March is Endometriosis Awareness Month!
Endometriosis (Endo) affects at least 6.3 million women and girls in the U.S. but didn’t start being diagnosed until the 1980s, which is why it is important to get the word out there on this disease.
On my journey to find bloggers I could connect with, I found many writing about their Endo but I also found an ongoing theme. They were usually married and trying to have children which is how they found out about their disease, but what I disliked most – their stories weren’t ones of encouragement but instead whiny pity parties and “poor me” attitudes yet the minute that they got pregnant, they abandoned their blogs.
My situation is a little different and for those of you who have been following for the past five years, you have only been given a glimpse inside. So if you want to hear my story, continue reading below but before we start, just so you have an idea of what I’m talking about, here is a detailed description from the Endometriosis Association
Endometriosis occurs when tissue like that which lines the uterus (tissue called the endometrium) is found outside the uterus — usually in the abdomen on the ovaries, fallopian tubes, and ligaments that support the uterus; the area between the vagina and rectum; the outer surface of the uterus; and the lining of the pelvic cavity. Other sites for these endometrial growths may include the bladder, bowel, vagina, cervix, vulva, and in abdominal surgical scars. Less commonly they are found in the lung, arm, thigh, and other locations.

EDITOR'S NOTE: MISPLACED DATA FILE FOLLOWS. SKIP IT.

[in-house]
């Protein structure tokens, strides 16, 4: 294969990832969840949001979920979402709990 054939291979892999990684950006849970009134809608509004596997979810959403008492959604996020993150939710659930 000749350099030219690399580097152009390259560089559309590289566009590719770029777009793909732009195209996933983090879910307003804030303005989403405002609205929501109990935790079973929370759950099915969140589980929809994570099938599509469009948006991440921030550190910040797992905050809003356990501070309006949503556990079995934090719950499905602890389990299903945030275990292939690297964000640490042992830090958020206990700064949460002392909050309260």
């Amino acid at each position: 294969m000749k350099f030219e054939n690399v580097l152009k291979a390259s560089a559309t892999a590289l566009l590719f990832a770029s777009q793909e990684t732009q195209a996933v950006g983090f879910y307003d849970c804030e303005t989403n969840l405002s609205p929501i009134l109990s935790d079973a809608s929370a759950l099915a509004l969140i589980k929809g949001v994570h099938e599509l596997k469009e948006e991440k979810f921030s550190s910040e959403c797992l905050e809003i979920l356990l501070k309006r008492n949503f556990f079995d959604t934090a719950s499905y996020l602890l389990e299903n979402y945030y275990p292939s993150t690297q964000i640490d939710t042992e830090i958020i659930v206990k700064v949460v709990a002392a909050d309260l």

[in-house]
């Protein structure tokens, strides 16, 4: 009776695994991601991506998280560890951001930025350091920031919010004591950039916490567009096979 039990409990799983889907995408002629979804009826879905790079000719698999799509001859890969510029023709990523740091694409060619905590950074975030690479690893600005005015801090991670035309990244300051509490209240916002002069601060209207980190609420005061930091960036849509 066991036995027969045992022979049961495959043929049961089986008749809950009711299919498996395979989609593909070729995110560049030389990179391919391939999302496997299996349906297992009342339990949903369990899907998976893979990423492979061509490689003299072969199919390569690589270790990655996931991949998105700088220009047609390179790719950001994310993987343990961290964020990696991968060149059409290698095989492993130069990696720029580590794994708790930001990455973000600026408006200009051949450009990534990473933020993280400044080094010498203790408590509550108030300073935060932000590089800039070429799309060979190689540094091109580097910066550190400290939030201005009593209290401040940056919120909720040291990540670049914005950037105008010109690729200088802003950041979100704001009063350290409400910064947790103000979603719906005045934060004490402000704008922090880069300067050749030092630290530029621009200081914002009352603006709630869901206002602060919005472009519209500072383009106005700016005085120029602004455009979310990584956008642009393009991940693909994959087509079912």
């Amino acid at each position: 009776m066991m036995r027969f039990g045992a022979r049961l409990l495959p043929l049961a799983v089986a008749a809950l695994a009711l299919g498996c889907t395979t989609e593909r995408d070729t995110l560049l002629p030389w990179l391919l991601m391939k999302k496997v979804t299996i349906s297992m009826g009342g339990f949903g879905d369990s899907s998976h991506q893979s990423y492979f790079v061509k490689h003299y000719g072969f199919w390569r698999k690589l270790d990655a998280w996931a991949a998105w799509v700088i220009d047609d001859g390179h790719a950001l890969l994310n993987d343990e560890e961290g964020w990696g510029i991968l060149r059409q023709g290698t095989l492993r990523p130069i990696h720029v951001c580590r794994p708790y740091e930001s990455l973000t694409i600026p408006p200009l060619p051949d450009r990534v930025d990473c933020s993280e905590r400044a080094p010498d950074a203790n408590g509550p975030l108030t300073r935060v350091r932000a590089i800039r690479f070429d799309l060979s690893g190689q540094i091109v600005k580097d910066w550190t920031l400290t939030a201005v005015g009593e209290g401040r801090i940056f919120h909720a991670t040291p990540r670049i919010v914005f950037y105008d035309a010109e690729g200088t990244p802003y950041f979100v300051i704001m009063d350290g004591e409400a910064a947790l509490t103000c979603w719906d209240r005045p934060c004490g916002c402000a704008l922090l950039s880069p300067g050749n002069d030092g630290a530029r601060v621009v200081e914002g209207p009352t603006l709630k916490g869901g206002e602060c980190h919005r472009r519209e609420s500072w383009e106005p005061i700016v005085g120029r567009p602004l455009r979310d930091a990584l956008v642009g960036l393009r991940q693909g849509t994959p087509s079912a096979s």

This misplaced tissue develops into growths or lesions which respond to the menstrual cycle in the same way that the tissue of the uterine lining does: each month the tissue builds up, breaks down, and sheds. Menstrual blood flows from the uterus and out of the body through the vagina, but the blood and tissue shed from endometrial growths has no way of leaving the body. This results in internal bleeding, breakdown of the blood and tissue from the lesions, and inflammation — and can cause pain, infertility, scar tissue formation, adhesions, and bowel problems.
I guess you can say I am lucky. My mother was diagnosed with Endometriosis before I was born so I had someone close to me who had experienced it firsthand; the symptoms, the pain and the hormone changes that seemed to throw your entire body out of whack. My first period came at 11 years old but unlike my classmates, I couldn’t wear just a pad, mine was so heavy that I had to wear a tampon and pad just to get through the 1.5hr classes and would sit in fear through classes hoping for no accidents.
As the years passed the pain that came each month started to get worse and worse. My favorite item became a hot pad made from an old pair of sweats cut into shorts, filled with rice and sewn shut. It fit my abdomen and the weight plus the heat was the perfect combination. I can still remember my first trip to the ER for the pain. I was 16, curled up into a ball lying on a bench made up of two chairs at work, waiting for my father to pick me up. When first arriving, the doctors believed that my ovary had become twisted but after multiple tests and ultrasounds, they found nothing and believed it was caused by my ovary releasing an egg. A tiny microscopic egg that caused me to go to the emergency room was just the beginning.